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Joy Green
New Zealand

Taipari O Maraea - Penny Howard
Joy has been writing for most of her life, and has published in New Zealand, Australia, America, Canada, the UK and Scandinavia. She has been teaching in Creative Writing and Expressive Arts papers at Massey since 2001. For recreation she directs, produces and publicises theatre, particularly Shakespeare, and in 2012 finally graduated with a Creative Writing Masters, which included a major installation, 'Anatomy' of 13 performance poems. She lives in Ashhurst, Manawatu, with her husband, 5 cats and the sets, costumes and props from a dozen productions.
Surface Tension

Sometimes, when the world is looking the other way,
I am gorgeous. My eyes and hair shine, I have a glow
I walk with my shoulders back, more graceful than any ballet.
I am a goddess – not that anyone would ever know.
When glances fall on me, I stumble, stutter, spill -
become clumsy and clownish, my radiance fades.
It doesn't matter. Another glorious moment will
sneak up on me, when life's dull tirades
grind me so far down that I need to be lovely again.
I keep my beauty, like treasure, in a velvet box
ready to be applied, a secret balm for secret pain –
a shield against time passing, a curse on clocks.
Remember, when you look, the surface that you see
is only your impression. It never was me.


English archaeologists
found it at an isolated
forest site, nestled neatly
inside the skeleton’s
hip cavity -
deliberately decapitated,
says the Herald.

His lonely bones, bleached and bare,
allow us a lunch-hour’s conversation,
the newspaper
between us,
half a world,
half a day away.

His end, its brutality
desiccated, stripped and
cleansed by time and distance,
too long , too far for understanding of reasons
or allocation of blame,
distracts us from
the smaller, fresher violences
that injure our days:
this month’s argument
as empty-headed as any ancient skull - 
my mobile bill,
his pointless overtime,
or last night’s soup bones,
shredded flesh stripped away,
burning to the pan 
in a hiss of recrimination.

Miss Blithe visits the great stereotypes of the world

1 - Paris

Miss Blithe is in Montmartre
sipping burgundy, dipping
a torn-off hunk of crusty baguette
into steaming onion soup.
The air is full of coffee and Chanel,
rolling 'r's, and eloquent

On the table, by her hand,
a fountain-pen, plump, gold-nibbed
lolls like a sated lover
against a tattered leather notebook.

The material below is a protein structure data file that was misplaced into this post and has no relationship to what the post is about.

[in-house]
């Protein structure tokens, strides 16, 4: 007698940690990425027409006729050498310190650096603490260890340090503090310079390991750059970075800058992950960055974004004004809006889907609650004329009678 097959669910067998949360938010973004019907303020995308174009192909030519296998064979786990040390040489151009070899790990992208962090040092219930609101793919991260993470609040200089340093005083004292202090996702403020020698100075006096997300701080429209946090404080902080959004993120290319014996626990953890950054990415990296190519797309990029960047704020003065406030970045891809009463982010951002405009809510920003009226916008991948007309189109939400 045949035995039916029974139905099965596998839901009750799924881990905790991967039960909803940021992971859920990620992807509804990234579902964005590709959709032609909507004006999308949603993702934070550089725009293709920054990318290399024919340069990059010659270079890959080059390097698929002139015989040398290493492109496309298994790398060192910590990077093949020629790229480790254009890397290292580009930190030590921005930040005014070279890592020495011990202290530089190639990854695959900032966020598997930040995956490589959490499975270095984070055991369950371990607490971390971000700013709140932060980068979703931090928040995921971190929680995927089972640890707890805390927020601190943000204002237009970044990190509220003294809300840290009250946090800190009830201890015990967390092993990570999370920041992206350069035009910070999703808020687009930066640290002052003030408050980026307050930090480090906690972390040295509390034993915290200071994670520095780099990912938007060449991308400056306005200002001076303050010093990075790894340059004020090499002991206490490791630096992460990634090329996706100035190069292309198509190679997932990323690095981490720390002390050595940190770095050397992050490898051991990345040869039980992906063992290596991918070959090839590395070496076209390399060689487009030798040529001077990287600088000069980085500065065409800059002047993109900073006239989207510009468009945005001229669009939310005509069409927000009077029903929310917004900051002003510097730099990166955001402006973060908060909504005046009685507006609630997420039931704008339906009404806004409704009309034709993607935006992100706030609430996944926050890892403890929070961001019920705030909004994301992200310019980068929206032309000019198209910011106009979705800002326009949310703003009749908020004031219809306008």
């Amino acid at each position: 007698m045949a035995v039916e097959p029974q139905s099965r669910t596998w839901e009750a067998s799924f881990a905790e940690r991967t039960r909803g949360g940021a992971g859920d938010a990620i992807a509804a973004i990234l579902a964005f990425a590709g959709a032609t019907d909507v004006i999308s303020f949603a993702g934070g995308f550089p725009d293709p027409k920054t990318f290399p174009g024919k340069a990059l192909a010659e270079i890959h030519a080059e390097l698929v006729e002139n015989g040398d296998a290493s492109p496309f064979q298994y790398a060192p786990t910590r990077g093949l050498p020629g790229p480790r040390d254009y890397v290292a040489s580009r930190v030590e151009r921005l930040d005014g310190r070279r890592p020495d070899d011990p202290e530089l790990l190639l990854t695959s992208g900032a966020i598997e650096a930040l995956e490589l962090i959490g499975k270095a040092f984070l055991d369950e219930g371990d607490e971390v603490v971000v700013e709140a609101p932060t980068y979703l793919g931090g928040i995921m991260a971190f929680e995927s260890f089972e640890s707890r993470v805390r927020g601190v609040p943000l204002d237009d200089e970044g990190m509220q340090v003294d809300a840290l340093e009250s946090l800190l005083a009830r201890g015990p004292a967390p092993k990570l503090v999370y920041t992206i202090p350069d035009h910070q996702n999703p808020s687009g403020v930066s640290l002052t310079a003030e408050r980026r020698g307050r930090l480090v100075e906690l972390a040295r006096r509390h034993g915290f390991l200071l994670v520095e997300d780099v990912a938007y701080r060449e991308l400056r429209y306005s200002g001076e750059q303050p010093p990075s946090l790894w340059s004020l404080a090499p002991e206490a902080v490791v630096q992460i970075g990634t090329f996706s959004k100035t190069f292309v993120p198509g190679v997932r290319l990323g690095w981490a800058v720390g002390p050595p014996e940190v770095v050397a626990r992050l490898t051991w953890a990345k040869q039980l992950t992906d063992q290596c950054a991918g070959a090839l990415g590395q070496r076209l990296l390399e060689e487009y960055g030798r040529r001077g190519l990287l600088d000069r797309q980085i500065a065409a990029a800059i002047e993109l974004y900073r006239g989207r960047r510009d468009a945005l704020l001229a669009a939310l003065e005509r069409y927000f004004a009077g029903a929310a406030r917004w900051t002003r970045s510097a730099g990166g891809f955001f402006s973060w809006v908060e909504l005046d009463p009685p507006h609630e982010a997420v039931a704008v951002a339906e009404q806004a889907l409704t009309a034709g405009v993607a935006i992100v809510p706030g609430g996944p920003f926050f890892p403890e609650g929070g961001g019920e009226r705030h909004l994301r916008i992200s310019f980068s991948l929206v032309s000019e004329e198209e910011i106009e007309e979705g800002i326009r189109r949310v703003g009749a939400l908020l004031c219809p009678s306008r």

The thin, dark women
teetering past on stiletto heels
spot the tools,
the ink stains on her fingers,
and their expressions, contemptuous
of her pallor and her pudge  shift –
soften, so far as cosmetics allow.
"Une artiste," they murmur,
And click on by.

Miss Blithe welcomes the heavy tick
of a public clock leading towards
the evening Armagnac
at Jean-Christophe's
but she does not long, as drones do,
for its hands to sweep;
she does not yearn after five.

In Miss Blithe's perfect Paree,
Renaults and Citroens
dart past in an absence
of exhaust fumes
their horns
sounding without fury
an auditory Gallic shrug.

The Brie, gooey-soft, still
has that sharp tang of excitement
and the crumbs of her bread
tumble like snowflakes,
all into her soup
except for the three or four
which fall on the pavements
for the pigeons in the plane trees
who coo, but never shit.

2. The Taj Mahal

Miss Blithe's delicately beaded
salwar kameez and
diaphanous dupatta,
purchased predictably from
the Kinara Bazaar,
do not make her look
any less the tourist.
She sees this in the mirror
And yet, feels, somehow,
more ... appropriate,
as she walks, head bowed,
toward the preternatural
whiteness of the dome.

She is almost blinded
By the brilliant excess
of Shah Jahan's public love
for Mumtaz Mahal,
realized in
eternal marble.
Miss Blithe cannot help,
Wondering, however
- even as she gazes
drenched in wonder
at the magnificence -
just what the man
was compensating for.

3. The Grand Canyon

Miss Blithe reflects,
as she watches
the Colorado pass below her,
that even the strongest,
the hardest,
can be scarred
if the pressure on them
is relentless enough.

She does not  share this insight
on the postcard
she sends home
to her mother.